@Olbunny I’ve been thinking about your mulching activity ever since you posted about it a couple of weeks ago. I’d like to follow suit. Are you mulching with one of the huge mulches or a smaller one?
 

ThunderHill

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I’m excited about the gardens this year. Rabbit urine contains calcium and garden soil becomes depleted of calcium, one of the reasons attributed to issues with tomatoes, blossom end rot, etc. Last spring, because I had no rabbits at the time, I had to buy fertilizer containing calcium for my tomatoes. Not this year. I just dumped a load of rabbit droppings mix with hay, hair, etc, on my tomato patch yesterday, added a few buckets of rabbit urine. This morning, I will be tilling all of that in and planting my tomato seedlings. Yep, the hay will give me weeds, but all will be rabbit friendly weeds, so they will be harvested as forage for the buns as a thank you for the fabulous fertilizer.

An easy way to separate the poo from hay is by dumping it all into a wheel barrel and the using a pitch fork plunged deeply into the pile, lift fork, shake a little to sift out the poo, discard the hay where ever you want it. It doesn’t get rid of seeds and it’s not 100 percent, but it’s how I p,an to introduce the rabbit poo into the garden throughout the growing season to make it easier to work into the soil near the growing plants.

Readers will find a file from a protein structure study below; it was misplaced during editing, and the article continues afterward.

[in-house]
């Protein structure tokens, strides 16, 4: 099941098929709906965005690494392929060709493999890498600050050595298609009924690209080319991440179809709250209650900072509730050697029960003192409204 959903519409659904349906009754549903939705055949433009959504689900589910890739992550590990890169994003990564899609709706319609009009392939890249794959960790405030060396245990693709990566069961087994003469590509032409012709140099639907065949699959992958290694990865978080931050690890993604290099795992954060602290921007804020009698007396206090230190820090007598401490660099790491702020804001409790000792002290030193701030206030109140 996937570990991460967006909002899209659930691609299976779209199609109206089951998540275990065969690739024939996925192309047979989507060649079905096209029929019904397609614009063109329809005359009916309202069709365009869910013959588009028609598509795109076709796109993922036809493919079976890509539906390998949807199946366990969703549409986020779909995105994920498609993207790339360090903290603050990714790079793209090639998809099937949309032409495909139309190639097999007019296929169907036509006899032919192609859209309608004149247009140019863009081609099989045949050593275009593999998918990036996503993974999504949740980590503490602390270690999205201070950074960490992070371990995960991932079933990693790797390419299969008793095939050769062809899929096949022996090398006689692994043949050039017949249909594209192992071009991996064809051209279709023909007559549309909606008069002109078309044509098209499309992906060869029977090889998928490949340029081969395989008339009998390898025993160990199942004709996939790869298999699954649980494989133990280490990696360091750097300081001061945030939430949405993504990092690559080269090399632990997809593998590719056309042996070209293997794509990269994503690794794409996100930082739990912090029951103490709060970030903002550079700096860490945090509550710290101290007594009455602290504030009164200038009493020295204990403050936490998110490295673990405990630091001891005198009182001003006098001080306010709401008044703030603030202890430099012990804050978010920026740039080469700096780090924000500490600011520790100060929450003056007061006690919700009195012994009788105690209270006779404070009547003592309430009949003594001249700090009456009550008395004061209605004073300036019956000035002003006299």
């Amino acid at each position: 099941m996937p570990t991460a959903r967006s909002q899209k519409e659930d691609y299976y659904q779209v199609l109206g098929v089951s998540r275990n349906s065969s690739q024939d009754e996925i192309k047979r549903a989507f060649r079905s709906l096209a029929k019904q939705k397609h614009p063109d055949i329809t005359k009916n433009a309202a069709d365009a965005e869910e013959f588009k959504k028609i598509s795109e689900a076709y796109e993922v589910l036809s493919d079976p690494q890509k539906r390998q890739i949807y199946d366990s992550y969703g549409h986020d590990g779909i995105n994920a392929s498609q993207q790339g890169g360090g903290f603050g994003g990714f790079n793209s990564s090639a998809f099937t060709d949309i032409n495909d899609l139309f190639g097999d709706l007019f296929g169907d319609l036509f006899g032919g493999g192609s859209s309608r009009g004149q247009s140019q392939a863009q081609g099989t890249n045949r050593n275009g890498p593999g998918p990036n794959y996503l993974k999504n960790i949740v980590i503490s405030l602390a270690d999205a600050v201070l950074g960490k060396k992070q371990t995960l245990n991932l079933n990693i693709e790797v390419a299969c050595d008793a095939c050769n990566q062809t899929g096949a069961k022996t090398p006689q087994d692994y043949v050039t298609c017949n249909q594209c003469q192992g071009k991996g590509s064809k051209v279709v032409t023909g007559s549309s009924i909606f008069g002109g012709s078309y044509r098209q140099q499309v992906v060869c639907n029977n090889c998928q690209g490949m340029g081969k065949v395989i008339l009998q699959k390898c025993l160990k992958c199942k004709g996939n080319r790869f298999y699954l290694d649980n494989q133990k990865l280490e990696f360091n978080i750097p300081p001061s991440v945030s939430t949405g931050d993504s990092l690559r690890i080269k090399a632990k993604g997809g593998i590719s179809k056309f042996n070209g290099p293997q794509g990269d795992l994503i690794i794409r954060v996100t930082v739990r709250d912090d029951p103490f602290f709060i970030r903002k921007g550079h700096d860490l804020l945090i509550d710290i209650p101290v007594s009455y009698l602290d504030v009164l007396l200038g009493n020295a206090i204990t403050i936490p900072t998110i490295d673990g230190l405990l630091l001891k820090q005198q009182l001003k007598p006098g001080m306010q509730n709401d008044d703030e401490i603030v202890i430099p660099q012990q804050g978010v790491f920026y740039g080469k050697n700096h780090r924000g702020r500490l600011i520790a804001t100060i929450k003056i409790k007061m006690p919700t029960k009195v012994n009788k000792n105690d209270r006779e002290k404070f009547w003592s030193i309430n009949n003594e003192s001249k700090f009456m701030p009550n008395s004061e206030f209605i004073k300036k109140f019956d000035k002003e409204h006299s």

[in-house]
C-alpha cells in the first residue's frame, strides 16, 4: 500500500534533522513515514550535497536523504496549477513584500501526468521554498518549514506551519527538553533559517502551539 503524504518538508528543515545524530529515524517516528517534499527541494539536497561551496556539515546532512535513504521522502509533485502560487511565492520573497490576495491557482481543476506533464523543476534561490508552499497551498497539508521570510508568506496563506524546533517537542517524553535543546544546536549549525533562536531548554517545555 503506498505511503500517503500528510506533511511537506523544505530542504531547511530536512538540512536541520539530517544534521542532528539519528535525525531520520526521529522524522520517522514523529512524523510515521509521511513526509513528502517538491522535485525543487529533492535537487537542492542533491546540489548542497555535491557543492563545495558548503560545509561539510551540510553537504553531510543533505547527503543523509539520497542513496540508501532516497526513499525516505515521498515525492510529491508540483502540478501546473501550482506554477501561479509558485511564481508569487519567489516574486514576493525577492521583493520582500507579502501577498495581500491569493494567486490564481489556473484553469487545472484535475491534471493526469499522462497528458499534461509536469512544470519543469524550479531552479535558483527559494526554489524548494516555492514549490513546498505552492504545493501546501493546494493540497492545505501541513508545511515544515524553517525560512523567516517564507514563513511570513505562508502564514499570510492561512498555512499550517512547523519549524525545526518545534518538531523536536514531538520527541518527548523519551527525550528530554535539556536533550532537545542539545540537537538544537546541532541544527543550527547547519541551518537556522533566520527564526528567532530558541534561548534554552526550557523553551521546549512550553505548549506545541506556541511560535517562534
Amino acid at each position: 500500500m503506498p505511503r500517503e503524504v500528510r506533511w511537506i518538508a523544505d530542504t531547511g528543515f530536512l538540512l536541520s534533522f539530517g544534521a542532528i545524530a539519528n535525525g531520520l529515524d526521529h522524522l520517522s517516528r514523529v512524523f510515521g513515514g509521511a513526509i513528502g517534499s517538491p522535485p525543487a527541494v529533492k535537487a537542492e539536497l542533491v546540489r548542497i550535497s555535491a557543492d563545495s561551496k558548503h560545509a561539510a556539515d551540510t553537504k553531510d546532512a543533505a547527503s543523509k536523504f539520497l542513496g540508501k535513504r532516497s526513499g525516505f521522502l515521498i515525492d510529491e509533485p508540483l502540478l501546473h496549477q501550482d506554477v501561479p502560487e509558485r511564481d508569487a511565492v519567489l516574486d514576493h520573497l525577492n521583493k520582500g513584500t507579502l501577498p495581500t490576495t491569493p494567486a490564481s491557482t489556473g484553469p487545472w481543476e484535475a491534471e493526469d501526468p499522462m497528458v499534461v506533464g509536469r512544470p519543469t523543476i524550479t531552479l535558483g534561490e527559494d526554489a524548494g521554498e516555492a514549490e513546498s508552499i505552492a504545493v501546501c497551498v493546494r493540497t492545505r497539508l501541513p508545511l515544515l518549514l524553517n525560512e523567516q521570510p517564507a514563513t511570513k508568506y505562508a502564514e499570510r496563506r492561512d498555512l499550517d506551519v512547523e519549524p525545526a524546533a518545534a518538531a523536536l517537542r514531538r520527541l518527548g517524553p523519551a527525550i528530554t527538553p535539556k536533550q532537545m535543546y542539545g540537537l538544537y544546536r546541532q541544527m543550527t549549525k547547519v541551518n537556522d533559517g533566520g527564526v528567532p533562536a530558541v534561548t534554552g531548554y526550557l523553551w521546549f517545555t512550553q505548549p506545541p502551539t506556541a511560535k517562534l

The reason my urine is in buckets is due to the way we set up our original hutch using a drainage system. Although, I’m now inclined to move away from this system for numerous reasons.
Hi @KelleyBee Would you mind sharing what system you are thinking of moving to and why? I recently built one cage similar to your setup because I needed somewhere for a bunch of growouts, but would love to hear your lessons learned to help me decide whether or not to build more this way. Thanks!
 

bighairbuns

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IME rabbit urine will burn plants. Especially young and tender ones. The urea is too strong when it is straight.

If I am using urine heavy rabbit waste for my garden, I either only use it as a top dressing/mulch for mature plants so it gets diluted by watering before reaching the roots, compost it, or dilute it by making a rabbit waste "compost" tea.
 

Olbunny

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@Olbunny I’ve been thinking about your mulching activity ever since you posted about it a couple of weeks ago. I’d like to follow suit. Are you mulching with one of the huge mulches or a smaller one?